Review by ClessAlvein05
This has been a presentation of the Department of Redundancy Department
Enix's "direct sequel" to the original ActRaiser is vastly worse, and the worst of their major "angel hero" games, if not one of their worst overall. While it has strong graphics and sound, its gameplay is inconvenient, excessively hard, and not in any way entertaining after the first few minutes. You'll just get driven insane by its difficulty, and it won't get fun playing areas over and over.
The audiovisuals are nothing to complain about. The graphics are flashy, colorful, and generally smooth. (One weakness is the world map, which is blocky and rough around the edges, although the mode 7 effects are decent.) The bosses and even normal enemies are very large and detailed, although the animation is a little choppy at times. The coloring is meticulous; there are very few solid blocks of color, everything is properly shaded in its environment, and even the health bars for both you and the enemies change in pigmentation along with the levels of energy. There are rippling flames, rays of light, layers of clouds, and perhaps most impressively, a scene where you have to rotate around rippling blue layers of bubbles and the controls keep spinning. The emphasis on detail goes down to the text; the game uses the same pretty medieval-style Enix fonts that are in the original, in Soul Blazer, and in the Dragon Quest/Warrior games. Graphics score: 8.5/10
The sound effects are also largely borrowed from the same solid Enix stock in those games, from the yell when you are hit, to the sound of damaging and destroying an enemy. All but one or two of the music tracks are exceptional; the orchestrated style is dramatic, uses good instrumentation, can neatly segue between slow and fast tempos, and there are tracks that pay homage to the original themes. (No 20th Century Fox theme ripoff this time...heh.) A very few segments and whole songs are slightly boring, but the number I can listen to on .spc's for minutes on end more than makes up for this on balance. Audio score: 9.3/10
Unfortunately, once your angel statue gets touched by the spark of light and you have to actually start moving around, the game spirals downward. The game difficulty goes well above and beyond the "tough but fair" standard, up to insanity, even on the easy level. You must conserve your health through dense networks of enemies, lethal or near-lethal spikebeds and lava pits, up until you get to the miniboss; then, once you find the weak points while avoiding its large damaging body and all the surrounding objects, you must continue to preserve your energy up until an even harder, larger boss. You also face a slowly ticking timer which, while normally not too bad (it gives you 30 extra units in a new area of a level, and in some areas you can run it up to 99 by walking back and forth between areas,) can kill you if you wander around and get lost looking for side areas and powerups. Some enemies can be reasonable if you use smart attack and defense patterns (the twice-as-powerful downward stab, the 3x-powerful diagonal stab, and the magic powers you may or may not save up are especially helpful,) but they generally, along with the brutal double-jumps you must brave, will drive you insane. The play control in these jumps and other motions, like attacks, tends to be very sloppy; you'll swoop into diagonal flight or downward flight when you least expect it if you don't get the hang of it quickly, and then before you know it you'll get knocked into a pit by a flying enemy that suddenly appeared while you were flying.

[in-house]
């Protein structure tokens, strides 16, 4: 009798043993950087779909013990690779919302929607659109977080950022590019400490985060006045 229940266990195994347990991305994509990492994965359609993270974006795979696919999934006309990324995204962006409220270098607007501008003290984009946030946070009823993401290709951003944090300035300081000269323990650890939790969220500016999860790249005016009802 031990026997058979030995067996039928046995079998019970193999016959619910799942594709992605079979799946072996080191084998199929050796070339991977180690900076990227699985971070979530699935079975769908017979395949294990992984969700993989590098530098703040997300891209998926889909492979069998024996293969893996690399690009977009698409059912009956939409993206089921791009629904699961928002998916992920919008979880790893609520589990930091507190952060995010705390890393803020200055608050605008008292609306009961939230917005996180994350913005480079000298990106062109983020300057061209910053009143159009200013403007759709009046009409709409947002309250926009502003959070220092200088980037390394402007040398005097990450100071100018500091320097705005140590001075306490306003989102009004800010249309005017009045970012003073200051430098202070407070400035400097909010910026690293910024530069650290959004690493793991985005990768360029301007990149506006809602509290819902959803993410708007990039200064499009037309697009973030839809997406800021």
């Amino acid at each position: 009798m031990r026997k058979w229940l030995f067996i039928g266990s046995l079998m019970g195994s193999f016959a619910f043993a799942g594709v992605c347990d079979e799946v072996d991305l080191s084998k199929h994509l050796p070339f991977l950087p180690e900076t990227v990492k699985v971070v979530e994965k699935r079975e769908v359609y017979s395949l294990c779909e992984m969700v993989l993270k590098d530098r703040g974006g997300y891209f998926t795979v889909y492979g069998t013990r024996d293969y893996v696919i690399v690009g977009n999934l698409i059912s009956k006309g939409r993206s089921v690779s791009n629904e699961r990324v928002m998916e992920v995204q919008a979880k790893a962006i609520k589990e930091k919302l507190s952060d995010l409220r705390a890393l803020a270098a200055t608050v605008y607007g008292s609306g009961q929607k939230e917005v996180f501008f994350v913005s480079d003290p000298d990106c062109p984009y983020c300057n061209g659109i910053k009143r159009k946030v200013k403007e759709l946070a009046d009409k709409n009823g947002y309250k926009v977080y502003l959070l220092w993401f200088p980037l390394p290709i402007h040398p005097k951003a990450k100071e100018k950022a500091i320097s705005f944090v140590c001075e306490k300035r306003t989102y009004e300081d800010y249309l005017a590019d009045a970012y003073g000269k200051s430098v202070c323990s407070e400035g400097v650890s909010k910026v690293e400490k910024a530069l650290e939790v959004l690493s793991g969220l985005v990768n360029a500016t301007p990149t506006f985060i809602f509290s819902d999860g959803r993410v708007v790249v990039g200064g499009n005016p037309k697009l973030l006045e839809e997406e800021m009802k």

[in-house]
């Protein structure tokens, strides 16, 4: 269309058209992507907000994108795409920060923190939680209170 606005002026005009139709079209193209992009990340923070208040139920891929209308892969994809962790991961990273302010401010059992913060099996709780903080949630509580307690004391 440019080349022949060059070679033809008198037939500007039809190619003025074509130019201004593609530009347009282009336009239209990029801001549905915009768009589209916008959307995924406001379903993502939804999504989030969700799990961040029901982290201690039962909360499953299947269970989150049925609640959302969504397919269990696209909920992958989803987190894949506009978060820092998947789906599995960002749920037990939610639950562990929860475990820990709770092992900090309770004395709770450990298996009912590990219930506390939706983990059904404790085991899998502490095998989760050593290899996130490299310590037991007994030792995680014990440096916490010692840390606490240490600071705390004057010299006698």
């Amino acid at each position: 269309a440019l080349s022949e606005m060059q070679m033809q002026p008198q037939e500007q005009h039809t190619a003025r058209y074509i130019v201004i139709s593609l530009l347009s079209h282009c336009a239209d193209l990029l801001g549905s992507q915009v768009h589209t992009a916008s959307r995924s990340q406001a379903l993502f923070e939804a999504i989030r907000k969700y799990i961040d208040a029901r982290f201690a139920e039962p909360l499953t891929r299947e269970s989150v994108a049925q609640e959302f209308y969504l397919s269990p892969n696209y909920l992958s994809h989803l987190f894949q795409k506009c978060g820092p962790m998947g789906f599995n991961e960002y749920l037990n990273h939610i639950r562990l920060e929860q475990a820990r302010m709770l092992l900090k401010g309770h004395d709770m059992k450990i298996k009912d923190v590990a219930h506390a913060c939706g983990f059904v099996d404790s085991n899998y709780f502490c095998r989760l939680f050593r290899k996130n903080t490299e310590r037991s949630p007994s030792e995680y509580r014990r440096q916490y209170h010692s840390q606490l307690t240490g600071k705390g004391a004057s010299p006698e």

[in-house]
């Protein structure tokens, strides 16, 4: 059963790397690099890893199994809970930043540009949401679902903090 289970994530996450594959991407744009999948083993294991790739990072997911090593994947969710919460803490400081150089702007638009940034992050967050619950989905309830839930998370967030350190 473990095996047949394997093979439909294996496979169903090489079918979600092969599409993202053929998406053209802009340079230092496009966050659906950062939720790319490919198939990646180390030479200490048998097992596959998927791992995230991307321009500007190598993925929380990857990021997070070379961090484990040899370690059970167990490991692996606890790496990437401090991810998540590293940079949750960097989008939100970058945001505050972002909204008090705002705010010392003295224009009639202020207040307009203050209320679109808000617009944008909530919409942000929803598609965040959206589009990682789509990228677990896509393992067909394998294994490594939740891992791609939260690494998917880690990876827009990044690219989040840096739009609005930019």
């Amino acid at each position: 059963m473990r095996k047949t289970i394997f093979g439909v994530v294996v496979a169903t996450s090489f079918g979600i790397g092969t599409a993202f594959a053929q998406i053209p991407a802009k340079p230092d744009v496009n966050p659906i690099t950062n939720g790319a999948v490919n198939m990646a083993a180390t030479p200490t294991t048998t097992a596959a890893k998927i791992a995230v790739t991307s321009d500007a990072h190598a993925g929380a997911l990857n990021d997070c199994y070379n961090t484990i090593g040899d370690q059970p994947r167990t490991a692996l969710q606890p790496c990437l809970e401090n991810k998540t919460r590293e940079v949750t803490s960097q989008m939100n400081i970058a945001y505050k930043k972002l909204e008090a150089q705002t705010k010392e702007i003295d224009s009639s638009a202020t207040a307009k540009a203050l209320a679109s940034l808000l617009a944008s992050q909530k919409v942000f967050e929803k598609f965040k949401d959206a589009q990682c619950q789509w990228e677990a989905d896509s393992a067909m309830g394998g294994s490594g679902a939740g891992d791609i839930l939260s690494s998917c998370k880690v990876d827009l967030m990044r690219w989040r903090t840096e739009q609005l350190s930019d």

The game has absolutely no replay value, provided you can even get through it (the fact that you have to beat it at the highest difficulty in order to get the proper ending doesn't count as "replay value" due to the exasperating nature of the game.) Worse than the difficulty is the fact that after a few levels you'll find yourself going back to the map over and over again and spinning around into the next level thinking "Am I done yet? Am I done yet?" in spite of all the refreshing audiovisuals--it's so repetitive. You'll be exhausted from playing it just once; the replaying of all the bosses and mini-bosses near the end, while it may work in some games, will just drive you crazy here. There are passwords so you can take a break after each of the more exasperating missions. Overall gameplay score: 3/10
If you REALLY liked both the original and the spiritual sequels, AND don't mind the massive changes that this game takes from them, I guess it wouldn't hurt to find this game for cheap. But it's not something you should expect to wow you more than with solid audiovisuals for the time.
Product Release: ActRaiser 2 (US, 11/30/93)
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